Trigger Authorization

Select your Google account to continue.

Select Google Account

Finally, in the next form, click on the Allow button.

Allow Access To Google Account

Congratulations! You have successfully installed a trigger! Read here about the restrictions that installable triggers have.



Read also



Tuesday, 28 August 2018

Last updated: 28/08/2018, 1 min read (without the code)

Geocoding & Reverse Geocoding Functions In Google Sheets


Introduction



In the previous post, we learned the basics about developing and using a custom function in Google Sheets. It is time now to switch to something more advanced compared to our first example. We have seen in the past how to use Google’s geocoding services from VBA. Here we will see how to call these services using Google Apps Script (GAS). The main advantage when developing a GAS function is that, unlike VBA, you don’t need to explicitly get an API key. The overall approach is slightly different than in the case of VBA since there is a Geocoder class available in GAS.



GAS code



Below you will find the code for five different GAS functions:
  • getCoordinates
  • getCoordinatesArray
  • getLatitude
  • getLongitude
  • getAddress
I think that the function names are self-explanatory. It should be noted that the getCoordinatesArray is identical to getCoordinates, but it returns the latitude and longitude as an array, not as a single string. In addition, the getAddress function is performing actually reverse geocoding. The idea behind these functions is similar to VBA, so after reading the request status, then if it is "OK", the corresponding node is read and returned.

/*
  -------------------------------------------------------------------------------
  The next set of functions are used to perform geocoding and reverse geocoding.

  Written By:    Christos Samaras
  Date:          18/08/2018
  E-mail:        xristos.samaras@gmail.com
  Site:          https://www.myengineeringworld.net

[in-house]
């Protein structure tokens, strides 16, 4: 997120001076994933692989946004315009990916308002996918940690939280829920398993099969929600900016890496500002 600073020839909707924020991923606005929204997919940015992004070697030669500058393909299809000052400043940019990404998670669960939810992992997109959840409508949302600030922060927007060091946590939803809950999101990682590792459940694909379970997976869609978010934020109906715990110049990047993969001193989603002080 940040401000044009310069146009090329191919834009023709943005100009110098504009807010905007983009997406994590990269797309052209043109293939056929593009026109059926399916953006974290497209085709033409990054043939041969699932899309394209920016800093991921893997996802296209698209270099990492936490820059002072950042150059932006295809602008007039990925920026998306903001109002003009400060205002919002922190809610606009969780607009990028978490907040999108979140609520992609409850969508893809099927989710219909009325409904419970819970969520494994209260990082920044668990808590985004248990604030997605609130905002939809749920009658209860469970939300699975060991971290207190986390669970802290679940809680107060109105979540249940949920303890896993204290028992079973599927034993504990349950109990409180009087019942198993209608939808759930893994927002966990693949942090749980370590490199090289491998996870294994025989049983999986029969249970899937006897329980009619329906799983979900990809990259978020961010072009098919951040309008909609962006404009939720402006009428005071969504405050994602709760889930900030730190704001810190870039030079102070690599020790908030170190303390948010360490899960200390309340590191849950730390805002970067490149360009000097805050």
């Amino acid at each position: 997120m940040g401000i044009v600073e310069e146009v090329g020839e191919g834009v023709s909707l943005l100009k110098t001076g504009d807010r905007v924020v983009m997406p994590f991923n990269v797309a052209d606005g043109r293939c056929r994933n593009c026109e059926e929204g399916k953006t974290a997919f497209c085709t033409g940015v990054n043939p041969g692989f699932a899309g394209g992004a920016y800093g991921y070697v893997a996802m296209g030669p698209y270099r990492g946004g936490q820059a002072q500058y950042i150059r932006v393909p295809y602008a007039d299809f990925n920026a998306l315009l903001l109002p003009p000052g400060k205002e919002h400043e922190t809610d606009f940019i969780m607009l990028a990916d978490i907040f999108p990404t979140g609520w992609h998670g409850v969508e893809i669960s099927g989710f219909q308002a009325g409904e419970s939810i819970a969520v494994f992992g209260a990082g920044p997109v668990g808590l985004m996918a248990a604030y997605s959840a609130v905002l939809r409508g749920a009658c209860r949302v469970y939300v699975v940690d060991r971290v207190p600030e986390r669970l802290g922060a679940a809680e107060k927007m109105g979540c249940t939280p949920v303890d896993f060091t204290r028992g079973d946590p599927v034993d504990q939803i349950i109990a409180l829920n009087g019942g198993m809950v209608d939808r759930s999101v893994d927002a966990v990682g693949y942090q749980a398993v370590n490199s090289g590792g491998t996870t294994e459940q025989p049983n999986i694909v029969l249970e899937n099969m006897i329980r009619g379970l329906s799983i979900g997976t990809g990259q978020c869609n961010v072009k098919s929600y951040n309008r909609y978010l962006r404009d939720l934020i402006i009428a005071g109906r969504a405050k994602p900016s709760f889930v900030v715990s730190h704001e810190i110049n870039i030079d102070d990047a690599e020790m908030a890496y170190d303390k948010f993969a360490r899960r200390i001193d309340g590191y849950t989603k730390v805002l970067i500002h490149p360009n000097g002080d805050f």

-------------------------------------------------------------------------------
*/

/**
 * This function returns the latitude and longitude of a given address using the Geocoder class. 
 *
 * @param {A2} address A cell that contains an address.
 * @return The latitude and the longitude of the given address.
 * @customfunction
 */
function getCoordinates(address)
{  
  // Initialize the geocoder object.
  var geocoder = Maps.newGeocoder().geocode(address);
  
  // Initialize the latitue/longitude variables.
  var lat = 0;
  var long = 0
  
  // Check if the response returned without a problem.
  if (geocoder.status == 'OK') 
  {
      // Retrieve the latitue/longitude information.
      lat = geocoder["results"][0]["geometry"]["location"]["lat"];
      long = geocoder["results"][0]["geometry"]["location"]["lng"];
  }
  
  // Return the latitue/longitude information as string.  
  return lat + ", " + long;
}

// --------------------------------------------------------------------------------------------------------------

/**
 * This function returns the latitude and longitude of a given address as an array using the Geocoder class. 
 *
 * @param {A2} address A cell that contains an address.
 * @return The latitude and the longitude of the given address.
 * @customfunction
 */
function getCoordinatesArray(address)
{  
  // Initialize the geocoder object.
  var geocoder = Maps.newGeocoder().geocode(address);
  
  // Initialize the latitue/longitude variables.
  var lat = 0;
  var long = 0
  
  // Check if the response returned without a problem.
  if (geocoder.status == 'OK') 
  {
      // Retrieve the latitue/longitude information.
      lat = geocoder["results"][0]["geometry"]["location"]["lat"];
      long = geocoder["results"][0]["geometry"]["location"]["lng"];
  }
  
  // Return the latitue/longitude information as an array.  
  return [lat, long];
}

// --------------------------------------------------------------------------------------------------------------